The nine-kilometre march from Ramses Square

The nine-kilometre march from Ramses Square

Thousands of demonstrators marched over nine kilometres from Ramses Square to Rabaa Al-Adaweya Mosque (Photo by Aaron T. Rose/DNE)

Thousands of demonstrators marched over nine kilometres from Ramses Square to Rabaa Al-Adaweya Mosque (Photo by Aaron T. Rose/DNE)

By Aaron T. Rose

On Friday afternoon thousands of demonstrators marched over nine kilometres from Ramses Square in downtown Cairo to Rabaa Al-Adaweya Mosque in Nasr City in support of ousted president Mohammed Morsi.

Men, women and children marched together in protest of Minister of Defence Abdul Fatah Al-Sisi’s Wednesday speech in which called on people to flock to the country’s squares this weekend to “fight terrorism”.

The march increased in size as it wound through downtown and Abbaseya, stopping briefly to demonstrate at Al-Nour Mosque. By the time it approached Rabaa from Nasr Road, where Morsi supporters have been holding a sit-in for over a month, the march stretched for kilometers.

Demonstrators in the march were quick to point out differences between the protest in Rabaa and the rival anti-Morsi protest in Tahrir Square, including sexual harassment and violence.

“There are many women here [in Rabaa].  Women walk safely.  They’re not afraid.  You know what happens in Tahrir—it’s full of thieves, gangsters and police in civilian clothes,” said Mustafa Ahmed Mounir, a Ministry of Culture employee from Al-Gamalah.  “The people in Tahrir are widows of the Mubarak regime.  They’ve been brainwashed by the Egyptian media.”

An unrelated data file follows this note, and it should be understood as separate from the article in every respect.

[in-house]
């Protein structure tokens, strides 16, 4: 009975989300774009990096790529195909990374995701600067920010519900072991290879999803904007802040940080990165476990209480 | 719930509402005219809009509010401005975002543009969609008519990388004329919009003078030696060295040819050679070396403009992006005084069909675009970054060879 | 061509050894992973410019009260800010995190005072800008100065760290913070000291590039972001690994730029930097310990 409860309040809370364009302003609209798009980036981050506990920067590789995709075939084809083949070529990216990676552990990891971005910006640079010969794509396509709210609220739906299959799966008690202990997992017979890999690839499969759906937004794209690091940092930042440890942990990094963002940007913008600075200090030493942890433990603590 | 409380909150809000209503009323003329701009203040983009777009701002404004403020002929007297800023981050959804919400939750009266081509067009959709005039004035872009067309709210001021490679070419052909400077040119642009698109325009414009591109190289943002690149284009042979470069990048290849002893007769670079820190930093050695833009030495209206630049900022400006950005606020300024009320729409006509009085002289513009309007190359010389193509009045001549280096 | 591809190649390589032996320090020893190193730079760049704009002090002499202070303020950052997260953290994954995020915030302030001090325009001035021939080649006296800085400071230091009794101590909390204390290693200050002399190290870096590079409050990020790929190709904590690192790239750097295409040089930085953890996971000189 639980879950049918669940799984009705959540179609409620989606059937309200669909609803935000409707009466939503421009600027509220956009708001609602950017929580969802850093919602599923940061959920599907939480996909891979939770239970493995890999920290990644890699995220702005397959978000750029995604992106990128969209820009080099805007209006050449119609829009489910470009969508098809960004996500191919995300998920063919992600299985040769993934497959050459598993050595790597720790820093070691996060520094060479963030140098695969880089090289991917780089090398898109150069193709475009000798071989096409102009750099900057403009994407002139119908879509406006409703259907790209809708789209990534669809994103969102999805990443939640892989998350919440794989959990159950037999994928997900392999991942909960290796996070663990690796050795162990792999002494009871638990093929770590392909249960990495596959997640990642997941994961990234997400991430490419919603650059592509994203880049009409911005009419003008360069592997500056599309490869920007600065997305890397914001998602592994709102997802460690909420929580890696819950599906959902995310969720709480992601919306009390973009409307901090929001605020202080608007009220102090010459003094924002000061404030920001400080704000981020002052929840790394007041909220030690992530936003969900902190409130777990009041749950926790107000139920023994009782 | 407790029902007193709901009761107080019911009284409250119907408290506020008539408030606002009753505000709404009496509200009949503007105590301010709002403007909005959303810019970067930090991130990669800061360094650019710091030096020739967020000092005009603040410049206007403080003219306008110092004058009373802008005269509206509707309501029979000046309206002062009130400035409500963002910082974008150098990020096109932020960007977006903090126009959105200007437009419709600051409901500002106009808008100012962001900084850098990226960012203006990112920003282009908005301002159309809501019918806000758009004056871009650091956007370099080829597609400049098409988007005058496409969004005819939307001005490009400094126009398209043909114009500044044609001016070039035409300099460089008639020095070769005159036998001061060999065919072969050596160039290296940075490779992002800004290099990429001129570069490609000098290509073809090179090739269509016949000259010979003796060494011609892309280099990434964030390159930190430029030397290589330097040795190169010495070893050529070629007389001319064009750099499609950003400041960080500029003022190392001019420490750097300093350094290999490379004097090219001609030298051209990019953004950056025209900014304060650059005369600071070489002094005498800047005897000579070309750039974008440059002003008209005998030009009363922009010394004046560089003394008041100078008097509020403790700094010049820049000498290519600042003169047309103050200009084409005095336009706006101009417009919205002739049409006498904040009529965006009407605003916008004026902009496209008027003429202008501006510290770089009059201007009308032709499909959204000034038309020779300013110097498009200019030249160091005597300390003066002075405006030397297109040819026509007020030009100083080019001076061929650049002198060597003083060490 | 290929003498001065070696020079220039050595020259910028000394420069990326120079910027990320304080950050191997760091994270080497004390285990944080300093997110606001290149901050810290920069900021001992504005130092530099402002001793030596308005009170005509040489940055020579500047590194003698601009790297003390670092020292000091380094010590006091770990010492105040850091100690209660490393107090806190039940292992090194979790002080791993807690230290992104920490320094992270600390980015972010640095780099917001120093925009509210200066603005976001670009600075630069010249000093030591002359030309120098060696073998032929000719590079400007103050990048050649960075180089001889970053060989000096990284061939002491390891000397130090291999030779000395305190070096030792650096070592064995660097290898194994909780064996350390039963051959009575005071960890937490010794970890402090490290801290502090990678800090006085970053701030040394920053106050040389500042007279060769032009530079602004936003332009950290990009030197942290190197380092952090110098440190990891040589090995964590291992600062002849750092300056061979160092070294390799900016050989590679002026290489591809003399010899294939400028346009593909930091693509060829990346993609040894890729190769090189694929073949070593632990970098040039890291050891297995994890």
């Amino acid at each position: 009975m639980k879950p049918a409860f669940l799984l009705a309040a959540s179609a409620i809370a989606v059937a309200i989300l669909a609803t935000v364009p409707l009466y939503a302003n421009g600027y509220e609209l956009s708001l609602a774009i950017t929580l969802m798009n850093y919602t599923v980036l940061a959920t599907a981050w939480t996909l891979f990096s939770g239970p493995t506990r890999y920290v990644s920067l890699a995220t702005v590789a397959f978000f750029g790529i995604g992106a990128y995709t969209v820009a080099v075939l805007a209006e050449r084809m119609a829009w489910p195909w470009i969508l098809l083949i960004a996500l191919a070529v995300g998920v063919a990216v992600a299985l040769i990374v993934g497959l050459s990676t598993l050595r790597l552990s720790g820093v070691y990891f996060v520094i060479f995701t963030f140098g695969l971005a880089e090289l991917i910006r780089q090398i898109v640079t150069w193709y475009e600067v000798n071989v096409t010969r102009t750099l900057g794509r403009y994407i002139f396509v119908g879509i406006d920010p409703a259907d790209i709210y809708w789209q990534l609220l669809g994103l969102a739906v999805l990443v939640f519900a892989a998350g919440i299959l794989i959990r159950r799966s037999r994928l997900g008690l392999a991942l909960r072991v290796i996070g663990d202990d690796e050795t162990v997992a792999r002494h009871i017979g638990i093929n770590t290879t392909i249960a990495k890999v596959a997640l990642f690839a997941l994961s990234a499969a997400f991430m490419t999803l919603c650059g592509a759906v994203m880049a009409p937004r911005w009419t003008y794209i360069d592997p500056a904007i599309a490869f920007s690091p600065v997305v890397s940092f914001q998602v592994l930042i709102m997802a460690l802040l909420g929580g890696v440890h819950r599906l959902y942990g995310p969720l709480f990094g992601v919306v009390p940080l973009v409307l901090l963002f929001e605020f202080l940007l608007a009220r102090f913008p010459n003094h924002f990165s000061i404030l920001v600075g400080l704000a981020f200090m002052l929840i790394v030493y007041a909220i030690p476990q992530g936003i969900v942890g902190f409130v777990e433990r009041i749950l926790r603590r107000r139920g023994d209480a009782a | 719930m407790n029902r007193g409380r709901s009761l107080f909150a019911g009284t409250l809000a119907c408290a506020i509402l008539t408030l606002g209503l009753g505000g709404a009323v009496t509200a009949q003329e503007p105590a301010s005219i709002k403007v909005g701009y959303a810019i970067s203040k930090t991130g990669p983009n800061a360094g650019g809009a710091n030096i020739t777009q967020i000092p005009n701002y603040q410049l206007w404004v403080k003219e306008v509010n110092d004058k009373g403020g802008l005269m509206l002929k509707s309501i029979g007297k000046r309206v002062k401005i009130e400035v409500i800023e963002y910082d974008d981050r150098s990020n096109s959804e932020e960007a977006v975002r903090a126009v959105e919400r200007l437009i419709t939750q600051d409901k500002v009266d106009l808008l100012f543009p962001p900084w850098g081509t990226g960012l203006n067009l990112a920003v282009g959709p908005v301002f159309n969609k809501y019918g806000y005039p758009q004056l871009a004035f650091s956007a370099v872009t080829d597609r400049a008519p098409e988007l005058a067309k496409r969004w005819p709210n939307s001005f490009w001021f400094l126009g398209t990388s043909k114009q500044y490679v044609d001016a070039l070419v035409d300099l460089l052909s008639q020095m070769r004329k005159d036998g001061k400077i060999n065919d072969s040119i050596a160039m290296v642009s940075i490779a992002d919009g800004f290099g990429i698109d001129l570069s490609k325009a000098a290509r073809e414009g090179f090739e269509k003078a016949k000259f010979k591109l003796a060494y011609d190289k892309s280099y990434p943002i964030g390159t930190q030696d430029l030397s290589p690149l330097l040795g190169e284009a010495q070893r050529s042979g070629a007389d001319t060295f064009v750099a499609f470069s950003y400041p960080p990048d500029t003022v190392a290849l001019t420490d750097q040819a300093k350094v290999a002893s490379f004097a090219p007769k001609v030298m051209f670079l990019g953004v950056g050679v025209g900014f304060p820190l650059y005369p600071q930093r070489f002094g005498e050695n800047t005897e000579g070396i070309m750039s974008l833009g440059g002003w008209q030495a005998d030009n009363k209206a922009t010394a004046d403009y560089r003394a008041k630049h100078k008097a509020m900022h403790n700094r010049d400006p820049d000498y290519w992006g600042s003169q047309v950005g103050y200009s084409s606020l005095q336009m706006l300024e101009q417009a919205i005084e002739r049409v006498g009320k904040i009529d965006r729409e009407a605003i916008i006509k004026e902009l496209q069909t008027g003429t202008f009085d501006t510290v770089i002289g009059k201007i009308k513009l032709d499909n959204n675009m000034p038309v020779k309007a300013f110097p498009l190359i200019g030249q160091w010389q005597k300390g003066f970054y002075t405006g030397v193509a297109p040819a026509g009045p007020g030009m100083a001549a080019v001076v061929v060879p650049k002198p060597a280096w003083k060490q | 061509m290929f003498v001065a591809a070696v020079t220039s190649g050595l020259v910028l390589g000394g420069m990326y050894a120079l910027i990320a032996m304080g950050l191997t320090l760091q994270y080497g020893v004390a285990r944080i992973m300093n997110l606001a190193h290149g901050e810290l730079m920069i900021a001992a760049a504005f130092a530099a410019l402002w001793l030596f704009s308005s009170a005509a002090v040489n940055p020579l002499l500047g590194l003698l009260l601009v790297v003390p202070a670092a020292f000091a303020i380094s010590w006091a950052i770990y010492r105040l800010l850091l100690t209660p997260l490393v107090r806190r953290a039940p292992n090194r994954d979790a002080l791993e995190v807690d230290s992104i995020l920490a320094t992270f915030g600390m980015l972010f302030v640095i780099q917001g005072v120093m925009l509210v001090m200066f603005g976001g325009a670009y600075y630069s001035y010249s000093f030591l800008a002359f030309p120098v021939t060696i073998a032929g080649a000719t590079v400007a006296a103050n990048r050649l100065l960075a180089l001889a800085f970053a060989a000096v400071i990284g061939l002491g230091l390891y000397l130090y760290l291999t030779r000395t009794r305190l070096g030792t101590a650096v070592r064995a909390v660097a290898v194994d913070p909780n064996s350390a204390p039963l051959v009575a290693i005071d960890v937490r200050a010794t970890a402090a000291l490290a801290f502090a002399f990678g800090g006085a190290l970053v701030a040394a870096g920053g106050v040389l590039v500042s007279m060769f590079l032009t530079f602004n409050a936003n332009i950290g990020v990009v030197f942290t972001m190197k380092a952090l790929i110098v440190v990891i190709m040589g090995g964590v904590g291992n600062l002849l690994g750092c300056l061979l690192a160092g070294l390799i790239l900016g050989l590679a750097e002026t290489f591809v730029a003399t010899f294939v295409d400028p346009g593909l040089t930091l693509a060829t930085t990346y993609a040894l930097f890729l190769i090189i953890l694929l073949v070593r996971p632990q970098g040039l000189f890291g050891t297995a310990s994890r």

The square outside Rabaa Mosque overflowed into the side streets with people carrying signs with Morsi’s picture and banners supporting his legitimacy.  Army helicopters dropping Egyptian flags on the square around 5.15 pm were met with cheers and applause.

Other Morsi supporters at Rabaa felt optimistic.

“The Egyptian people are not stupid,” said Mahmoud Zaid, a 23 year-old graduate of the Faculty of Law at Al-Azhar University.  “They understand that right now there’s no democracy, and they’re coming to support our cause.”

Zaid also addressed misunderstandings about the Muslim Brotherhood that he felt were perpetuated by Al-Sisi.

“It’s true, some Islamists may have used violence, but the Brotherhood does not condone it.  It’s not the Muslim Brotherhood’s way.”

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